I read a short history and physical this morning. It was filled with abbreviations common to physicians, and I've seen things like this before: ROS, PE, ABD, HEENT, HTN, Rx, Tx, Dx, Hx, Px, BP. If I were to alphabetize the list and present it without contextual cues, I bet a number of trained physicians might even misinterpret some of these. With contextual cues and a trained person, I'm certain they wouldn't as much.
These are useful ways to create information. From a UX (I mean User Experience, see other groups do this too) perspective, it is pretty clear that providing mechanisms for expert entry of information is quite useful and speeds up the process. But from other perspectives, including presentation, it's not as usable for everyone.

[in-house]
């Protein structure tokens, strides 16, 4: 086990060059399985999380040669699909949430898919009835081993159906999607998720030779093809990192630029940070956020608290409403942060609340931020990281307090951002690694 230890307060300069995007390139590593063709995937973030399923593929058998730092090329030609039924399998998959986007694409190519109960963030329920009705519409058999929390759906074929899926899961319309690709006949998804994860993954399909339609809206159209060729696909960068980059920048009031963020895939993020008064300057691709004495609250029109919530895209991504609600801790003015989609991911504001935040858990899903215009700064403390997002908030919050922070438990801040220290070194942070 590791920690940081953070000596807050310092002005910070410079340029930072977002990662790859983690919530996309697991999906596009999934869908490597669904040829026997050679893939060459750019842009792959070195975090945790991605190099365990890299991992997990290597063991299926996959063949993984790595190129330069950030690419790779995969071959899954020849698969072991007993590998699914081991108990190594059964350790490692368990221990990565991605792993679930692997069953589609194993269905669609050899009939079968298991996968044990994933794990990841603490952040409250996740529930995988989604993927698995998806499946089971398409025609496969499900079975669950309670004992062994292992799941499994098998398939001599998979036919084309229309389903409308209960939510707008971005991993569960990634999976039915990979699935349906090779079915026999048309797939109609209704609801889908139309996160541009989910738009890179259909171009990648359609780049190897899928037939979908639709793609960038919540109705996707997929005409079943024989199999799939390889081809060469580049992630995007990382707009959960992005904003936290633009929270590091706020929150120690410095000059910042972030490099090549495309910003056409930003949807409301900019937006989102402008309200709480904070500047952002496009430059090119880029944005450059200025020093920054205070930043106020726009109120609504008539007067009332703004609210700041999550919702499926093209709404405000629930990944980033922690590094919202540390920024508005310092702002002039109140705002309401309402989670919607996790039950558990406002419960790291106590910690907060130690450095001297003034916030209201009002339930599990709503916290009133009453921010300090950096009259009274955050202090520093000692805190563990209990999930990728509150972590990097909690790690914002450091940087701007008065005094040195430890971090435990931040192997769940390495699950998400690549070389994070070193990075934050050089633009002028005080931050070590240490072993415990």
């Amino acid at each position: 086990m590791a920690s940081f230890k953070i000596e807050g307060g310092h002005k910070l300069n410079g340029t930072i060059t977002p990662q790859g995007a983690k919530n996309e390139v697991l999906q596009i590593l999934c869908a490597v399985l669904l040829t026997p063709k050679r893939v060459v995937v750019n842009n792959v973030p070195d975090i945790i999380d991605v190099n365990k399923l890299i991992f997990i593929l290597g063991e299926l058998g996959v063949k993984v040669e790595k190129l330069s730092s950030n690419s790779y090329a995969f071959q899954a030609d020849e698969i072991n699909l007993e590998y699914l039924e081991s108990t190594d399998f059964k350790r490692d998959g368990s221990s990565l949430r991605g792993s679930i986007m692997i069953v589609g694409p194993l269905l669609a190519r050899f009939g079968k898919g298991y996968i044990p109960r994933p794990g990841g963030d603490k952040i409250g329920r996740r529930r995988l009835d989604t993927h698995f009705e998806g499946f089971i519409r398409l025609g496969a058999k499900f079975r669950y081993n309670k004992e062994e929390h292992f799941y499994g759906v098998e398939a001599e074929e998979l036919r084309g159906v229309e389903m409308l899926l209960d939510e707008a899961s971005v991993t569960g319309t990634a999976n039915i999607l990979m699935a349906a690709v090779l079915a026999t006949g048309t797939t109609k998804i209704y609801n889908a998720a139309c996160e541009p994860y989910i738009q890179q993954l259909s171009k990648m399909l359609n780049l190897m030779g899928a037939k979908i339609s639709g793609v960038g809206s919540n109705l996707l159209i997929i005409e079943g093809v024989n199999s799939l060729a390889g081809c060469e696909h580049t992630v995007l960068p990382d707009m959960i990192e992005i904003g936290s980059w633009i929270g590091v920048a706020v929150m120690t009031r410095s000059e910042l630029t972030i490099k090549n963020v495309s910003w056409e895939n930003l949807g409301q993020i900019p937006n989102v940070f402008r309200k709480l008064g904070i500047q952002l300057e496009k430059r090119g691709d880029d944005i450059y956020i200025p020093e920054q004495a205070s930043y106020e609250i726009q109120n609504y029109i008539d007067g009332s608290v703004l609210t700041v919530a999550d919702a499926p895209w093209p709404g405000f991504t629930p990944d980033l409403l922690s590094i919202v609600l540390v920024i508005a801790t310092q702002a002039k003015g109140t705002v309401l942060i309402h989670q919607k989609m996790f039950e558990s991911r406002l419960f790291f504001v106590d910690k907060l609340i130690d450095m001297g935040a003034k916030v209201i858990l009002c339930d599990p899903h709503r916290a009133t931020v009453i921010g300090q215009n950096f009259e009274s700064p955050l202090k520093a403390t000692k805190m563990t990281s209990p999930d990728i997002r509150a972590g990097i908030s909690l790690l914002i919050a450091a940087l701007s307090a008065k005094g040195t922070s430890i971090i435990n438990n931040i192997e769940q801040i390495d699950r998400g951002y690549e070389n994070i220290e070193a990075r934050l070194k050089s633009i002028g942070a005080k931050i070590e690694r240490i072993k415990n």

When we (provider and patients) want to be engaged with each other, it's very clear that we need to move more closely towards patient language. Medical language is quite precise, but we can simplify a good deal of it: Which question would stop you in your tracks? Do you have nocturia? Or Do you pee at night? Have you ever been short of breath? Did you ever experience dyspnea?
In some ways language helps establish norms and culture. Geeks invent their own language, and we are surrounded in acronym soup all the time. Medical geeks do the same thing. What's a bit different with medical geeks is that their language has been around quite a bit longer, and may be a harder habit to break.
As technologists, we may be able to help mediate that transformation between what the physician sees and what the patient understands.